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Some Important Notes on Passing Arguments - Perl

In this fifth part to a six-part article series on subroutines and functions in Perl, you'll learn about lexical variables, and how passing arguments works. This article was excerpted from chapter six of the book Beginning Perl, Second Edition, written by James Lee (Apress; ISBN: 159059391X).

TABLE OF CONTENTS:
  1. Variables and Arguments in Perl
  2. Some Important Notes on Passing Arguments
By: Apress Publishing
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May 02, 2012

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Sometimes we want to pass things other than an ordinary list of scalars, so itís important to understand how passing arguments works.

Function Arguments Passed by Reference

An important thing to know about how Perl passes arguments into functions is that arguments are passed by reference, not by value. This is illustrated in the following example:

#!/usr/bin/perl -w
# byref1.pl

use strict;

my $var = 10;
print "before: $var\n";
change_var($var);
print "after: $var\n";

sub change_var {
print "in change_var() before: $_[0]\n";
++$_[0];
print "in change_var() after: $_[0]\n";
}

First,$varis assigned 10 and then printed. Then,$varis passed into the functionchange_var(). This function prints the value of$_[0], increments it, then prints it again. The important line of code in this function is

++$_[0];

Since the arguments to the function are passed in through the array@_, to access the zeroth argument of the array we use the syntax$_[0]óthis function prints it, increments it, then prints it again. The important thing to note about this code is that since$varis passed into the function by reference, when$_[0]is incremented, Perl actually increments the argument passed in,$var, from 10 to 11. After the function call, the program then prints the resulting value of$var, which is now 11. Executing the code proves this:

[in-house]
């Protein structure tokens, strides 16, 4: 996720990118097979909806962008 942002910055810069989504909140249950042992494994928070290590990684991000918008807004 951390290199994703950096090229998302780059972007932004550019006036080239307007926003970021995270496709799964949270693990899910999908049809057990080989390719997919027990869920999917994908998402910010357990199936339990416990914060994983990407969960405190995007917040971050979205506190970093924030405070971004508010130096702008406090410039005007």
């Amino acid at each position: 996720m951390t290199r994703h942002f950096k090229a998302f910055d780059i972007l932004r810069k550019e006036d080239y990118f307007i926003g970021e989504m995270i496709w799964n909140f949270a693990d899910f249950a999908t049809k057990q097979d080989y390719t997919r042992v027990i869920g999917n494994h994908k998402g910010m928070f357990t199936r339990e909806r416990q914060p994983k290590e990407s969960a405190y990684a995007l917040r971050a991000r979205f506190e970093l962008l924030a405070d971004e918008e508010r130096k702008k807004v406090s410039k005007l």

$ perl byref1.pl
before: 10
in change_var() before: 10
in change_var() after: 11
after: 11
$

The fact that Perl passes arguments by reference is not in itself a bad thing, but it can be if you are not expecting it. Having functions modify arguments when we donít want them to can create hard-to-find bugs. There is a very simple way to ensure that our functions donít modify their argumentsósimply copy them intomy() variables as shown in this example:

#!/usr/bin/perl -w
# byref2.pl

use strict;

my $var = 10;
print "before: $var\n";
change_var($var);
print "after: $var\n";
sub change_var {
my($v) = @_;
# or: my $v = shift;

print "in change_var() before: $v\n";
++$v;
print "in change_var() after: $v\n";
}

The big change here is the first line ofchange_var():

my($v) = @_;

This copies the zeroth element of@_, or$_[0], into$v. As mentioned before and as indicated by the comment, we could have written this as

my $v = shift;

since theshift()function shifts@_by default if invoked within a function (recall also that ifshift()is invoked outside a function it shifts@ARGVby default). Now, since the argument is copied into$v, when we increment it with

++$v;

it antalya escort increments the copy within the function; it does not increment$var. Executing the program proves this:

$ perl byref2.pl
before: 10
in change_var() before: 10
in change_var() after: 11
after: 10
$

Please check back for the conclusion to this article series.

 
 
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